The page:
Week 1: Sheng Hua Tonic Soup

xue-fu-zhu-yu-tang

During the first 3 days after delivery, the woman womb may still have some left over blood. It is important to get rid of this blood. From western medicine perspective, this is called clot blood. From Chinese medicine perspective, this blood is useless to the body and it must be get rid asap.

Go to any Chinese medicine shop to pack 1 packet of 生化汤. The Chinese herbalist will know what to do.

 

Ingredients:

  • 12 g dang gui (Chinese angelica)
  • 8 g yi mu cao
  • 4 g chuan xiong
  • 2 g pao jiang
  • 4 g hong hua (Saffron)
  • 4 g tao ren
  • 8 g zhi gan cao
  • 12 g sang ji sheng
  • 1000 ml water

Method:

  • Reserve the Saffron (“Hong Hua”) from the herbals, pleace it into a serving bowl, ready to use
  • Rinse all the herbs quickly and drain well
  • Put herbs in a pot, add 1000 ml of water, bring to boil over high heat
  • Reduce heat and simmer for 20 minutes until remain 1 bowl of water
  • Strain well, then pour over to the retained Saffron in the serving bowl immediately
  • Covered and soak for 15 minutes
  • Drink it during morning and when stomach is empty

Drink this soup on the first day or the day when you discharge from hospital to expel the clot blood in the womb.

 

How it helps?

Some practitioners consider Sheng Hua Tang to be useful for every woman in the immediate postpartum period.  But upon closer examination, this formula has a very specific function and is most appropriately used to treat postpartum cold and stasis in the low abdomen with an underlying condition of qi and blood deficiency.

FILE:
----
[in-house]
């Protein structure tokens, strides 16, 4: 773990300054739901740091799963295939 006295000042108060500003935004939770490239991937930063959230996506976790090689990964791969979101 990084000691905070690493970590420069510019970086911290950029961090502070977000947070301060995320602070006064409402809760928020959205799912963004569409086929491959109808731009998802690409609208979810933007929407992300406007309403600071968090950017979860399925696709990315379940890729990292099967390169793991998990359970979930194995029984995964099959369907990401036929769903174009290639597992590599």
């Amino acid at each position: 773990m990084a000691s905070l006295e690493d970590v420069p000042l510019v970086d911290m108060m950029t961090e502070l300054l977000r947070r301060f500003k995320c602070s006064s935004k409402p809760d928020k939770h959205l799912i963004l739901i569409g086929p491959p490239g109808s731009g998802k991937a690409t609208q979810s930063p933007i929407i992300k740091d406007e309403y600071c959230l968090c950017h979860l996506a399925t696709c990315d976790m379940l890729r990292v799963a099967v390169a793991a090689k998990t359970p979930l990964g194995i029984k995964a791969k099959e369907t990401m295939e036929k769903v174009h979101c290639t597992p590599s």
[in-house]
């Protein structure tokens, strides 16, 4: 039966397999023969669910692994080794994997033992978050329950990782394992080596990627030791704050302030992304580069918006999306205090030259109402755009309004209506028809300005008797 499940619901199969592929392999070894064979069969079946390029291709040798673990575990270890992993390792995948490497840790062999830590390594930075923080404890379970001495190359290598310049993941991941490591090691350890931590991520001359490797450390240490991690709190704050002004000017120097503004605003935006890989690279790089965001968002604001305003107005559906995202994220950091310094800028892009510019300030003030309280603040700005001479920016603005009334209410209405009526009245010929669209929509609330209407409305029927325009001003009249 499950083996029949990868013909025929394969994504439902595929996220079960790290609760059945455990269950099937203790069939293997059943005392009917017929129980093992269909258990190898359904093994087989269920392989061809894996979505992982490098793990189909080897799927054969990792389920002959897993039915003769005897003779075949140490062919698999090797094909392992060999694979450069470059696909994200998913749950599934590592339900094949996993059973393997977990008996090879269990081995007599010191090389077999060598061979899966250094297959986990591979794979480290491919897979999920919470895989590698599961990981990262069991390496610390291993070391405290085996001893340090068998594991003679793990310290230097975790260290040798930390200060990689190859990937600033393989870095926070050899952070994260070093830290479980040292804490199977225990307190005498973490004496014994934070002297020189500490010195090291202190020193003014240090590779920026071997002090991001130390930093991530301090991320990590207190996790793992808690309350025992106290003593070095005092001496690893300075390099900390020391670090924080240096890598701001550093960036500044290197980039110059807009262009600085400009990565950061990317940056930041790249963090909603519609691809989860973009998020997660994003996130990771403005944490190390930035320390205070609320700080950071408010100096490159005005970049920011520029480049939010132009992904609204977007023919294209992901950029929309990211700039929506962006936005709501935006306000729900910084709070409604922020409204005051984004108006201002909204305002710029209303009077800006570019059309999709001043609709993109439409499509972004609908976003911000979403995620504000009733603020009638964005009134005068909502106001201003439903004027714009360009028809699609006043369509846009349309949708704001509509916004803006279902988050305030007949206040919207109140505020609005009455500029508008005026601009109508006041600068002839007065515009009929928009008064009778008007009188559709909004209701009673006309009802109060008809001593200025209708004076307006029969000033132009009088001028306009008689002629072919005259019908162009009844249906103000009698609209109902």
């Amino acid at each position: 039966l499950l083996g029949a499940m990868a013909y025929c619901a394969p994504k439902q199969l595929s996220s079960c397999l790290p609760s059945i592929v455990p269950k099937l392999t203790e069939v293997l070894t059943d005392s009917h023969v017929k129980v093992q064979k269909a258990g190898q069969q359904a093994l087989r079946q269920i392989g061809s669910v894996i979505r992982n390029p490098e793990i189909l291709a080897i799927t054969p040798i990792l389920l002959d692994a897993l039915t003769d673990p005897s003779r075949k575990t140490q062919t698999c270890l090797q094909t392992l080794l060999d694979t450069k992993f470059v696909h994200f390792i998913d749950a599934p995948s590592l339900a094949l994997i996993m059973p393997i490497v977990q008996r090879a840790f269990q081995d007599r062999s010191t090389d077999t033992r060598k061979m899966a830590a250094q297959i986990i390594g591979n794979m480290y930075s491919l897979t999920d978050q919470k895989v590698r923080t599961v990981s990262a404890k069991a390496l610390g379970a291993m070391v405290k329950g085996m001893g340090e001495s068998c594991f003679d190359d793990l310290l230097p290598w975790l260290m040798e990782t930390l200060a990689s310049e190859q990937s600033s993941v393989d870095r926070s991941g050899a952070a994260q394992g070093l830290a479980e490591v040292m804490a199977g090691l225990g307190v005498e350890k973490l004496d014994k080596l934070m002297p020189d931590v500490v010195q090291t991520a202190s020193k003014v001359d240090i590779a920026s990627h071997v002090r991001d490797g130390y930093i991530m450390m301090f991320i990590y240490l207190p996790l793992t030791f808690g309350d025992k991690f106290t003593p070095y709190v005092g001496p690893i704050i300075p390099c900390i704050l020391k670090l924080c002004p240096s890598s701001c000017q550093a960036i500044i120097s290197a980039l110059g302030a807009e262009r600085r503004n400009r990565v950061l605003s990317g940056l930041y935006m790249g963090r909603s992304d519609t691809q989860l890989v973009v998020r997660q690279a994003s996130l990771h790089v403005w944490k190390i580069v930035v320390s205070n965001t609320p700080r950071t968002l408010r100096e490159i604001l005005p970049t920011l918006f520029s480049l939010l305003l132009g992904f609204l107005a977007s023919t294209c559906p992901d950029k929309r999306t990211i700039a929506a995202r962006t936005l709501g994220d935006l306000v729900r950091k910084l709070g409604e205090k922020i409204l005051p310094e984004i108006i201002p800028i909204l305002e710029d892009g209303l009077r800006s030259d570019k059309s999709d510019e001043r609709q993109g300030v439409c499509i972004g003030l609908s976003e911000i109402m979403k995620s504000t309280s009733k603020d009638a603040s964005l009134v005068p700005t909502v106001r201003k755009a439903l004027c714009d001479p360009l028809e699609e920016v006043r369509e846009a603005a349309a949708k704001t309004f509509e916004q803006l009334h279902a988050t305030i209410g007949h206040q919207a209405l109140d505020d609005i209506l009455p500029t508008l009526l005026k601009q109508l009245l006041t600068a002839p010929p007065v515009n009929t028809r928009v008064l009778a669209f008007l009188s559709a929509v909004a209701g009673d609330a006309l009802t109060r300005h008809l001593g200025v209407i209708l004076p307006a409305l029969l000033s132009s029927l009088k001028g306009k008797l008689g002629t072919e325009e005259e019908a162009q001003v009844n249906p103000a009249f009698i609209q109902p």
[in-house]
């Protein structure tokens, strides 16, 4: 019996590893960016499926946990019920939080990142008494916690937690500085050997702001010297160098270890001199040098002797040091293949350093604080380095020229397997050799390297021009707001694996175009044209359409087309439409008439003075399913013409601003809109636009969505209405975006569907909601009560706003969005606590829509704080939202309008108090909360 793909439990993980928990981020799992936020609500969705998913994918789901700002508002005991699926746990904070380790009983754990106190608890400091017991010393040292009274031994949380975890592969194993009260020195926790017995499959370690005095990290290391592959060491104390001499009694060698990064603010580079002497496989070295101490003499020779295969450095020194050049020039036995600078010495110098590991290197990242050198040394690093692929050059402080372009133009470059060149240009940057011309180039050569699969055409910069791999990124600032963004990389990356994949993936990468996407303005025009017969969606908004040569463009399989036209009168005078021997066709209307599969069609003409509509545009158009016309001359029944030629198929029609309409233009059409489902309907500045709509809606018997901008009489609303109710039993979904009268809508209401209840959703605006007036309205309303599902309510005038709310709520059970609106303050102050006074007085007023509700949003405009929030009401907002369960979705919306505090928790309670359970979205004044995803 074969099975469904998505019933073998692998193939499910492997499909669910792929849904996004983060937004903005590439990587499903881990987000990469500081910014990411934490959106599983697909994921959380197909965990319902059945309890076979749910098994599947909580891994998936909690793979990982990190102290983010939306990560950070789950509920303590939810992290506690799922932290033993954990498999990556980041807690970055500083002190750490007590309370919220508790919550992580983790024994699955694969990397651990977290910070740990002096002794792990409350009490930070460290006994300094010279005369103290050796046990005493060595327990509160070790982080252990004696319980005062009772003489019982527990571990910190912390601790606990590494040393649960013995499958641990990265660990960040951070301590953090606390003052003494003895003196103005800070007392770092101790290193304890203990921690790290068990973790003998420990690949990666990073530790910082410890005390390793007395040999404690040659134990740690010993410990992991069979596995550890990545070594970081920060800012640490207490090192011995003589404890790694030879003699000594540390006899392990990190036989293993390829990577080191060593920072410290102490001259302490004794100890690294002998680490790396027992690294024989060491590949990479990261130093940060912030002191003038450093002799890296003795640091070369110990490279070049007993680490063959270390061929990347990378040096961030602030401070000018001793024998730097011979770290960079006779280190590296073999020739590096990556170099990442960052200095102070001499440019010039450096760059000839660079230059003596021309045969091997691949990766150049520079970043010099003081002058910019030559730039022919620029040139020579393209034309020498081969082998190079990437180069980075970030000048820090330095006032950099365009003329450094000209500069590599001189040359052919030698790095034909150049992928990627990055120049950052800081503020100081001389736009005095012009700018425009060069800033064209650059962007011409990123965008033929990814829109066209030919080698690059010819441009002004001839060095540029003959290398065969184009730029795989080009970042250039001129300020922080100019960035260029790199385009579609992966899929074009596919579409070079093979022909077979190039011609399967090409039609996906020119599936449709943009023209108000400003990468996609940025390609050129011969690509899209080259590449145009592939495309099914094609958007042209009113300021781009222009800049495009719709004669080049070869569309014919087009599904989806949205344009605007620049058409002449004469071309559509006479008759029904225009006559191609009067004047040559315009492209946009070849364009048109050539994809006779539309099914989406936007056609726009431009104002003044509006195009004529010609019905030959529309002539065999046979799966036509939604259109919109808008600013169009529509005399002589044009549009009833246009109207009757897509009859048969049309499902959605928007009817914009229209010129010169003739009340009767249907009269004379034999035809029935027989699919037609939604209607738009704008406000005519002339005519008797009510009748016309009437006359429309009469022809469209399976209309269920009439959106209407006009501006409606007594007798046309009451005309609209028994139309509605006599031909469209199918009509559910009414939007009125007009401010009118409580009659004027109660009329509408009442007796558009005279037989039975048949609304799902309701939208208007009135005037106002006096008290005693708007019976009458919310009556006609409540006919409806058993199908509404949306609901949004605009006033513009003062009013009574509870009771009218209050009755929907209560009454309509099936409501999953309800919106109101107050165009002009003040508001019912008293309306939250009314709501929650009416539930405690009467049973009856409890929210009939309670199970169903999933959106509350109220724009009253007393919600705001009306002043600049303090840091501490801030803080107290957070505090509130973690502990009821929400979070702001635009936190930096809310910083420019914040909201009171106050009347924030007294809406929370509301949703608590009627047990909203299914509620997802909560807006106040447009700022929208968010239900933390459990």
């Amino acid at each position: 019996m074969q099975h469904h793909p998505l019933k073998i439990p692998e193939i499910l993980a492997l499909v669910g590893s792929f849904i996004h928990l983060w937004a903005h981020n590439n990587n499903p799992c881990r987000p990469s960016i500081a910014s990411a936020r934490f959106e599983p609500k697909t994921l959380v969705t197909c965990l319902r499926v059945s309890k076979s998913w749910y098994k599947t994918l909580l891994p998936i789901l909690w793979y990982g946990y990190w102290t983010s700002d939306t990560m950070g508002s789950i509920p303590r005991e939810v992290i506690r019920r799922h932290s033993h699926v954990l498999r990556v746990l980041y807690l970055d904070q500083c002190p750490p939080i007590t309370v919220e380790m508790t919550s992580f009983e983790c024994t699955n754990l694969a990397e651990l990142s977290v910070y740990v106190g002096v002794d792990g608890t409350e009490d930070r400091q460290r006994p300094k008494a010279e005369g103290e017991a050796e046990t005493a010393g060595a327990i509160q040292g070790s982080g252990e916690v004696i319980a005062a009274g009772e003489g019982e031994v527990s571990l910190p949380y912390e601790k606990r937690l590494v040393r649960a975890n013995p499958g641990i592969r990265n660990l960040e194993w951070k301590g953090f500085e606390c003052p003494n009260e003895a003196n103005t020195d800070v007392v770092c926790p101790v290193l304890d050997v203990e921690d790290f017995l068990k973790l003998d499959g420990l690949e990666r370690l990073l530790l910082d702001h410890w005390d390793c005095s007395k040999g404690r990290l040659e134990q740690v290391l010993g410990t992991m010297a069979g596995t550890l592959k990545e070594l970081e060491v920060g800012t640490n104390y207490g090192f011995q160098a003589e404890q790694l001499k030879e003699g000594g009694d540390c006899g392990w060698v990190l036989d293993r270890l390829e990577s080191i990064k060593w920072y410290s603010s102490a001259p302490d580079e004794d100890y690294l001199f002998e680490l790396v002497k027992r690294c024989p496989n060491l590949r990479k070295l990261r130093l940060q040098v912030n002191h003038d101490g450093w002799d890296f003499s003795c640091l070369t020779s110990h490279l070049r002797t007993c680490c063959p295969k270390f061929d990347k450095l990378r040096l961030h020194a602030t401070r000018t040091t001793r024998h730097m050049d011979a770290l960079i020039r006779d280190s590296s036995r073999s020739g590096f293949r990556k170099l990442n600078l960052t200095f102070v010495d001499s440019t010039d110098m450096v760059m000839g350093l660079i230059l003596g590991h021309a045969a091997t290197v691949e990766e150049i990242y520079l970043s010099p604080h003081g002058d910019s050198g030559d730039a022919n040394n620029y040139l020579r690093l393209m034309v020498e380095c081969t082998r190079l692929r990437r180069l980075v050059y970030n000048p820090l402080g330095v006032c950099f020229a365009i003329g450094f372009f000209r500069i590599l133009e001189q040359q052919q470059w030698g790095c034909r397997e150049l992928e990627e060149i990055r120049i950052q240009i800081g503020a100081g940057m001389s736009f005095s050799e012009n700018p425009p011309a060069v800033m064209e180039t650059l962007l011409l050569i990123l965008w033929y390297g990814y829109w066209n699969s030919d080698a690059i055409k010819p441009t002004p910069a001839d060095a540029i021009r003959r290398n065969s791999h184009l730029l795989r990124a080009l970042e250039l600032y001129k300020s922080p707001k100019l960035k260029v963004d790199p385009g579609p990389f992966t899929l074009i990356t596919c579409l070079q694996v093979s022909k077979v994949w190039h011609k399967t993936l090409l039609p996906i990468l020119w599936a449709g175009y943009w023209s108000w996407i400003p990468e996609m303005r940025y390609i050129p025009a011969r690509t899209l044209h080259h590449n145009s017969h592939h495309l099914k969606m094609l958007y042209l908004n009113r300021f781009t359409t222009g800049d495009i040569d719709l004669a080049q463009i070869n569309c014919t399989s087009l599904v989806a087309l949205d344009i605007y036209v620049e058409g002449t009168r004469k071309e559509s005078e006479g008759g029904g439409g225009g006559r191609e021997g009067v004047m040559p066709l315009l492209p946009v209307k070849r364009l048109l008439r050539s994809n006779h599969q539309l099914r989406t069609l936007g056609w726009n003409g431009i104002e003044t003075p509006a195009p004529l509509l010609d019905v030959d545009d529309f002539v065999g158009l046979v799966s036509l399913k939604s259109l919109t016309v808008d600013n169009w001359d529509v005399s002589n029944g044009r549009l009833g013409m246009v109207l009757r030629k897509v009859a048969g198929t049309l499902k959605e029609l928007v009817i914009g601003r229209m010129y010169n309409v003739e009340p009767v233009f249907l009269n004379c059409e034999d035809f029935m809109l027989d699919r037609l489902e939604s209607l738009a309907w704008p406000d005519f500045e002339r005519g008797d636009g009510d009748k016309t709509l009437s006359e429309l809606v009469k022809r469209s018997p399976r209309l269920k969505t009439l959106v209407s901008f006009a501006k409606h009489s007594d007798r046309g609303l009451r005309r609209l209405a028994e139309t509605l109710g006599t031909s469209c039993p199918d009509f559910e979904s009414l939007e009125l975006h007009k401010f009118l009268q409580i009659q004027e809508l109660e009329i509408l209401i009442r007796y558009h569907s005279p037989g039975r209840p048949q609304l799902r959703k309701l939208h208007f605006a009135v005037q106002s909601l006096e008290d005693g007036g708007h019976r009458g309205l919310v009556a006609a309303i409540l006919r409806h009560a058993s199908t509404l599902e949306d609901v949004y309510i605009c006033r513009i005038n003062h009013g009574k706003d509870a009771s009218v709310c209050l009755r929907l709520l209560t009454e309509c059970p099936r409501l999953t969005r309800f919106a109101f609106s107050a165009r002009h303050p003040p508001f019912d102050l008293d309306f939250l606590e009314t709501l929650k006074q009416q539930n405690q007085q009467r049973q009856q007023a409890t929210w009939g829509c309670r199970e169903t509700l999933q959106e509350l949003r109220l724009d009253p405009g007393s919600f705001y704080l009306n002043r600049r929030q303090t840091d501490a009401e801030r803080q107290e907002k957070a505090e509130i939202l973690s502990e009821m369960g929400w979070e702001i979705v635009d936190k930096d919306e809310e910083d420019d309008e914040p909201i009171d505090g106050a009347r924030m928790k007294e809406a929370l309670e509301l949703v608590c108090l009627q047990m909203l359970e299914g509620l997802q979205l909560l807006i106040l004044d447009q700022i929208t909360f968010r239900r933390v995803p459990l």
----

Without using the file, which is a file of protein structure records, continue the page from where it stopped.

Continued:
Sheng Hua Tang treats cold entering Uterus due to deficiency of qi and blood, causing blood stasis and is therefore best used in situations where the pregnancy, labor and delivery, and need to produce milk for breastfeeding has left the woman qi and blood deficient, and this deficiency has allowed pathogenic cold to enter easily.  Cold invades and causes blood stasis.  Typical symptoms include pain in the low abdomen relieved by warmth, scanty uterine bleeding, or retention of the lochia.  The blood would be dark and maybe clotted, the pulse would be choppy and tongue is pale purple.  The hallmark diagnostic signs are those of deficient blood, cold, and obstruction.

In the formula, Dang Gui addresses the root of the situation by nourishing the blood, while Zhi Gan Cao warms and tonifies the middle burner to support the production of blood.  Pao Jiang dispels pathogenic cold and alleviates pain, while Chuan Xiong andTao Ren warm and unblock stasis.  The formula is quite warm and moving in nature, so is inappropriate for strong deficiency or in heat conditions causing excessive uterine bleeding.

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